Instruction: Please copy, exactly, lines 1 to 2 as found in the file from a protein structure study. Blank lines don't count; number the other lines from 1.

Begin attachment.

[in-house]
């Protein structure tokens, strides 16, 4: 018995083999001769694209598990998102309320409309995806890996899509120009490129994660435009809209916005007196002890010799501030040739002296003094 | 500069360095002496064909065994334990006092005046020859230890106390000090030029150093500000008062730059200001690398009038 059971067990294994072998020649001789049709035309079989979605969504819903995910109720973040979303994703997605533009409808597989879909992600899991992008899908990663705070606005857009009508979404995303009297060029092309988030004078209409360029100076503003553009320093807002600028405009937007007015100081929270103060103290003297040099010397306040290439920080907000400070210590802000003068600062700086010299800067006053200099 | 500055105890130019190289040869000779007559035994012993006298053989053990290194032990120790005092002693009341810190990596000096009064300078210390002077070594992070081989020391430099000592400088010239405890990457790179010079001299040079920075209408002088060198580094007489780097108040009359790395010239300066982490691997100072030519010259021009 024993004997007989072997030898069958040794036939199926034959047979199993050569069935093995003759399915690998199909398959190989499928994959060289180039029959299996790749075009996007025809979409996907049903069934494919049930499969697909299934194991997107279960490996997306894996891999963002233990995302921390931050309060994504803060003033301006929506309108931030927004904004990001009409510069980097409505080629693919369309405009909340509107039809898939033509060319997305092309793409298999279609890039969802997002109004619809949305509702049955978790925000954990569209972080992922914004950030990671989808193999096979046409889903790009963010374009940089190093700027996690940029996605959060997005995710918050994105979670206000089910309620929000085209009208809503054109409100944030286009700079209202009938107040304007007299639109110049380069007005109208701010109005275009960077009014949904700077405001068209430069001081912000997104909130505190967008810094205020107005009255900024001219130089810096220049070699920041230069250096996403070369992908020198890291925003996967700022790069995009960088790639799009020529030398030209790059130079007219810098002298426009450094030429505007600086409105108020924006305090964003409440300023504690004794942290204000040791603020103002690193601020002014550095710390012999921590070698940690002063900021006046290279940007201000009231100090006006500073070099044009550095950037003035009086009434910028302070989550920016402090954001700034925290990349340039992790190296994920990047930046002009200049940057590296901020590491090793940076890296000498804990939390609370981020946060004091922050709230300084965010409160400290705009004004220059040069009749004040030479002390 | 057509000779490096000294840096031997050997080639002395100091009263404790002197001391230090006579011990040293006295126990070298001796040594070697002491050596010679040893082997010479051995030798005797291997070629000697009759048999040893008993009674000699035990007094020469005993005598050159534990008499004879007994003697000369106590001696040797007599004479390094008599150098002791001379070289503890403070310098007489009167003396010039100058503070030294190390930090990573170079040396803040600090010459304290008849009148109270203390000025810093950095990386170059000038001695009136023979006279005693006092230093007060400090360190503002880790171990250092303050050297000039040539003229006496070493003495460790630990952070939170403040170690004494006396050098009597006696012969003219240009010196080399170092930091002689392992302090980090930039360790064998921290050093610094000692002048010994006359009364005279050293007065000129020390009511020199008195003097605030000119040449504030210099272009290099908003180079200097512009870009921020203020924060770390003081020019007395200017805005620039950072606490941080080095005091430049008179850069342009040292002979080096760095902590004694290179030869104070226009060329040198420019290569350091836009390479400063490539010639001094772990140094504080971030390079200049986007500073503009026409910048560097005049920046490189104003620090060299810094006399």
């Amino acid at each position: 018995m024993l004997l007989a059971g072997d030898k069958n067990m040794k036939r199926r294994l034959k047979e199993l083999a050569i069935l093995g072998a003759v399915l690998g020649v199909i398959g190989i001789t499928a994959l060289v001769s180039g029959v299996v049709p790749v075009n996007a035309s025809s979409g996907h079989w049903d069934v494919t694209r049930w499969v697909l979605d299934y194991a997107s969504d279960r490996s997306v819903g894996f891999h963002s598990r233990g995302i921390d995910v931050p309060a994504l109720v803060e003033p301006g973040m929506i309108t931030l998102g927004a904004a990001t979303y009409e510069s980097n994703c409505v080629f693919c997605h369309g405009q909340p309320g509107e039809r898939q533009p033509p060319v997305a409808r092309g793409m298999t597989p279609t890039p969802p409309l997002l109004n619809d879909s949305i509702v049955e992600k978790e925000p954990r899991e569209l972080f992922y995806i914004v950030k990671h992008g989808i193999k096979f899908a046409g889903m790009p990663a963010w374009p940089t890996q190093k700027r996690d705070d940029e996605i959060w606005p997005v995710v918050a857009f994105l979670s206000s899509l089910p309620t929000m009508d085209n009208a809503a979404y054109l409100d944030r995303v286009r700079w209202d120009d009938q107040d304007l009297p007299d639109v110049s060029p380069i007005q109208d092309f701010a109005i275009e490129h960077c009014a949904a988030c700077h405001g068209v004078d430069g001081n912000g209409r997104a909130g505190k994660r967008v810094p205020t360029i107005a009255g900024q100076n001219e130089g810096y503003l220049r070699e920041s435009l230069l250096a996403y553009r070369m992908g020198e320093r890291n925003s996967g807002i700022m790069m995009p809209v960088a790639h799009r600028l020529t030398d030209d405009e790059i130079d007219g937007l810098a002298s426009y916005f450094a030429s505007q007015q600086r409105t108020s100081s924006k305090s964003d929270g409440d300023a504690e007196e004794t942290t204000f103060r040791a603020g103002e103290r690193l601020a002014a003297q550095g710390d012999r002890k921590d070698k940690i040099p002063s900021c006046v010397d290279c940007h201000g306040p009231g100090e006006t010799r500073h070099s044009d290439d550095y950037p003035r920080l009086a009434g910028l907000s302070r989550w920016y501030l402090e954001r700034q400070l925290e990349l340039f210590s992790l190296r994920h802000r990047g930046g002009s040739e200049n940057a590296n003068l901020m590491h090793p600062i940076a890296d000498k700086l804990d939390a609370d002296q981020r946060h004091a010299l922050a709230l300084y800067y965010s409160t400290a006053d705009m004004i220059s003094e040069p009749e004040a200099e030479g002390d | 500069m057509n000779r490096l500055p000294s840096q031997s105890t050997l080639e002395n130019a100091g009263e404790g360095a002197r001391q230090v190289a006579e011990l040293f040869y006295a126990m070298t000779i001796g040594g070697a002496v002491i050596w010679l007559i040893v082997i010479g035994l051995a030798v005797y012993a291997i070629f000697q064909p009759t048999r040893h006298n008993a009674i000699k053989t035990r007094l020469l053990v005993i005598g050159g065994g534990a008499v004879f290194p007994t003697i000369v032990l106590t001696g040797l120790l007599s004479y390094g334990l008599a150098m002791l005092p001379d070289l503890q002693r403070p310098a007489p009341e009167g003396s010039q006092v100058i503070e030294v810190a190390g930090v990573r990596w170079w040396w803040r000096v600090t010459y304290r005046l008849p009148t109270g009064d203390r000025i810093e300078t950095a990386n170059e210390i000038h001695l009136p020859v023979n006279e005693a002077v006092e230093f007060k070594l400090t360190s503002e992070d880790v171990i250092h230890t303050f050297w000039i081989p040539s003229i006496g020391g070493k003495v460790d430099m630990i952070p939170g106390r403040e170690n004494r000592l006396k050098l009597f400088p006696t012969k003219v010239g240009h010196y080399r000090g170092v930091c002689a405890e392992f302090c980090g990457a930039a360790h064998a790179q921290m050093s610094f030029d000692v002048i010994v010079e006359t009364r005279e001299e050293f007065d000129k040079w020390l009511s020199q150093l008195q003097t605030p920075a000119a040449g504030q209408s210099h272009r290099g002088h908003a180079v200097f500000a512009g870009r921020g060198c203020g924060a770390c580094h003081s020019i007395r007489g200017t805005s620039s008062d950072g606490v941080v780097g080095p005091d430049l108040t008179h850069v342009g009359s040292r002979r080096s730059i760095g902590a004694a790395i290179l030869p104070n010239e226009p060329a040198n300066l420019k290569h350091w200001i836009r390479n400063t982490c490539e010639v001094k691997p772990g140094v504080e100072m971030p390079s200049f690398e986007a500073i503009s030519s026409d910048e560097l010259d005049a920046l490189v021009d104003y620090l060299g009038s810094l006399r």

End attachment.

[in-house]
């Protein structure tokens, strides 16, 4: 018995083999001769694209598990998102309320409309995806890996899509120009490129994660435009809209916005007196002890010799501030040739002296003094 | 500069360095002496064909065994334990006092005046020859230890106390000090030029150093500000008062730059200001690398009038 059971067990294994072998020649001789049709035309079989979605969504819903995910109720973040979303994703997605533009409808597989879909992600899991992008899908990663705070606005857009009508979404995303009297060029092309988030004078209409360029100076503003553009320093807002600028405009937007007015100081929270103060103290003297040099010397306040290439920080907000400070210590802000003068600062700086010299800067006053200099 | 500055105890130019190289040869000779007559035994012993006298053989053990290194032990120790005092002693009341810190990596000096009064300078210390002077070594992070081989020391430099000592400088010239405890990457790179010079001299040079920075209408002088060198580094007489780097108040009359790395010239300066982490691997100072030519010259021009 024993004997007989072997030898069958040794036939199926034959047979199993050569069935093995003759399915690998199909398959190989499928994959060289180039029959299996790749075009996007025809979409996907049903069934494919049930499969697909299934194991997107279960490996997306894996891999963002233990995302921390931050309060994504803060003033301006929506309108931030927004904004990001009409510069980097409505080629693919369309405009909340509107039809898939033509060319997305092309793409298999279609890039969802997002109004619809949305509702049955978790925000954990569209972080992922914004950030990671989808193999096979046409889903790009963010374009940089190093700027996690940029996605959060997005995710918050994105979670206000089910309620929000085209009208809503054109409100944030286009700079209202009938107040304007007299639109110049380069007005109208701010109005275009960077009014949904700077405001068209430069001081912000997104909130505190967008810094205020107005009255900024001219130089810096220049070699920041230069250096996403070369992908020198890291925003996967700022790069995009960088790639799009020529030398030209790059130079007219810098002298426009450094030429505007600086409105108020924006305090964003409440300023504690004794942290204000040791603020103002690193601020002014550095710390012999921590070698940690002063900021006046290279940007201000009231100090006006500073070099044009550095950037003035009086009434910028302070989550920016402090954001700034925290990349340039992790190296994920990047930046002009200049940057590296901020590491090793940076890296000498804990939390609370981020946060004091922050709230300084965010409160400290705009004004220059040069009749004040030479002390 | 057509000779490096000294840096031997050997080639002395100091009263404790002197001391230090006579011990040293006295126990070298001796040594070697002491050596010679040893082997010479051995030798005797291997070629000697009759048999040893008993009674000699035990007094020469005993005598050159534990008499004879007994003697000369106590001696040797007599004479390094008599150098002791001379070289503890403070310098007489009167003396010039100058503070030294190390930090990573170079040396803040600090010459304290008849009148109270203390000025810093950095990386170059000038001695009136023979006279005693006092230093007060400090360190503002880790171990250092303050050297000039040539003229006496070493003495460790630990952070939170403040170690004494006396050098009597006696012969003219240009010196080399170092930091002689392992302090980090930039360790064998921290050093610094000692002048010994006359009364005279050293007065000129020390009511020199008195003097605030000119040449504030210099272009290099908003180079200097512009870009921020203020924060770390003081020019007395200017805005620039950072606490941080080095005091430049008179850069342009040292002979080096760095902590004694290179030869104070226009060329040198420019290569350091836009390479400063490539010639001094772990140094504080971030390079200049986007500073503009026409910048560097005049920046490189104003620090060299810094006399």